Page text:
In 2000, the Ontario Court of Appeals ruled that the federal prohibition against medical cannabis breached the Canadian Charter of Rights and Freedoms by forcing a user to choose between his health needs and imprisonment.3 As a result of these and other constitutional challenges, the federal government was forced to rethink its medical cannabis policy and allow access for severely ill individuals.4 In 2001 the Medical Marihuana Access Regulations (MMAR) was established, under which people with specific severe or chronic medical conditions could receive authorizations from a physician to obtain cannabis directly from Health Canada, grow it themselves or have it grown by “designated” suppliers. The process was highly bureaucratic. It has been estimated that in the years immediately following its launch there were only a few hundred authorized users although between four hundred thousand and one million Canadians described themselves as “medical” cannabis users.3 The regulations were subsequently revised a number of time to improve the process, culminating in the Marihuana for Medical Purposes Regulations (MMPR) in 2014 and, as of 2017, the Access to Cannabis for Medical Purposes Regulations (ACMPR).

What is interesting in this saga is the almost complete absence of evidence to guide public policy. Neither the prohibition nor the legalization of cannabis for medical use grew out of a science-based examination of the facts by clinicians and scientists.

To protect the health of patients, ensure the efficient use of healthcare dollars, and promote the health and well-being of Canadians it’s essential that all decision on health and health care be based on the best-available and latest evidence. The Michael G. DeGroote Centre for Medicinal Cannabis Research is dedicated to ensuring that much-needed information on medical cannabis is developed, curated and made available for people, clinicians, scientists and policy-makers.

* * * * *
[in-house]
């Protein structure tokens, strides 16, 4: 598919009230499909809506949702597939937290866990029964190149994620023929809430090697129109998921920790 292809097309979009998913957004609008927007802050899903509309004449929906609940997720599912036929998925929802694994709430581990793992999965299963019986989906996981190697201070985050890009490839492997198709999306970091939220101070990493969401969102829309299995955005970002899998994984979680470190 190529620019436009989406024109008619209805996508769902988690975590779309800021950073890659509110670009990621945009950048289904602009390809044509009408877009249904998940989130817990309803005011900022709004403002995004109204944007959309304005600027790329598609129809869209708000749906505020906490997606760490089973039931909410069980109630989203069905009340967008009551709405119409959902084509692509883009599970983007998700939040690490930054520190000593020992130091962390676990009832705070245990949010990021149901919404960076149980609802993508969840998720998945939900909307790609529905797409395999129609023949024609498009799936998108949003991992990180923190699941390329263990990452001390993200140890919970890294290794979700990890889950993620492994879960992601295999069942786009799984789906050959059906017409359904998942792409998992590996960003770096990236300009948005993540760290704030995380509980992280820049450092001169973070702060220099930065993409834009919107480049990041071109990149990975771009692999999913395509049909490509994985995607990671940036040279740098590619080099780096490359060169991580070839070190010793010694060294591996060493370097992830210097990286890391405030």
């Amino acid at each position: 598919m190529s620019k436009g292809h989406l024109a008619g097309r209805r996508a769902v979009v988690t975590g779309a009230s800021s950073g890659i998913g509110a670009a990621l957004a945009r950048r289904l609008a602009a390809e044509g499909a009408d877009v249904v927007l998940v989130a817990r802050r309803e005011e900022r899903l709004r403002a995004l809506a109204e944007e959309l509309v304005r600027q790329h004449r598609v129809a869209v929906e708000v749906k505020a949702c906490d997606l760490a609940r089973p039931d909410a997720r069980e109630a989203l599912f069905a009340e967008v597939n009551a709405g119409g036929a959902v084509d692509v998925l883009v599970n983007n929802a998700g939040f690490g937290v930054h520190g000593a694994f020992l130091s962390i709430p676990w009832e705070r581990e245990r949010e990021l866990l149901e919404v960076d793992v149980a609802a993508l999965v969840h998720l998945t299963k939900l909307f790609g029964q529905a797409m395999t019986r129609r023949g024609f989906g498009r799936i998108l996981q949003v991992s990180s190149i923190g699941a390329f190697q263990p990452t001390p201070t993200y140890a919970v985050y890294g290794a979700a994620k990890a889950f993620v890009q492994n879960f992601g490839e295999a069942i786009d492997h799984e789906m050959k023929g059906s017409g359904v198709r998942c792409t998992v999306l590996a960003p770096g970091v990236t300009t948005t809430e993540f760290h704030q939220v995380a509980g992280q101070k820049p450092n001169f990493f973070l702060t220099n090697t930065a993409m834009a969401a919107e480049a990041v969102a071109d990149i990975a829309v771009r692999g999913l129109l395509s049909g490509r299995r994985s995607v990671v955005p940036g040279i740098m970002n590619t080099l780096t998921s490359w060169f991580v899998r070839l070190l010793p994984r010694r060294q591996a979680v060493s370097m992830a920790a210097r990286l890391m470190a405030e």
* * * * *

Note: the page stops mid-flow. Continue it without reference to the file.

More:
Author Details

The latest scientific evidence on this topic was reviewed by the Centre's leadership team. This evidence brief is written by Corinne Hodgson, DHealth, assessed for accuracy by Co-Director Dr. James MacKillop, PhD, an expert in addictions and mental health research. There are no conflicts of interest. Questions regarding this piece should be directed to Dr. James MacKillop (

  1. Brely-Taylor D, Blickman T, Jelsma M. The Rise and Decline of Cannabis Prohibition. The History of Cannabis in the UN Drug Control System and Options for Reform. 2014; Amsterdam: Transnational Institute

  2. Schwartz D. Marijuana was criminalized in 1923, but why? CBC News. Last Updated May 6, 2014.

  3. Paper: Medical Marihuana – Municipal Regulation of a Budding Industry. 07 Feb 2017 Wood Bull LLP.

  4. Fischer B, Kuganesan S, Room R. Medical Marijuana programs: Implications for cannabis control policy – Observations from Canada. Intern J Drug Policy 2015; 26:15-19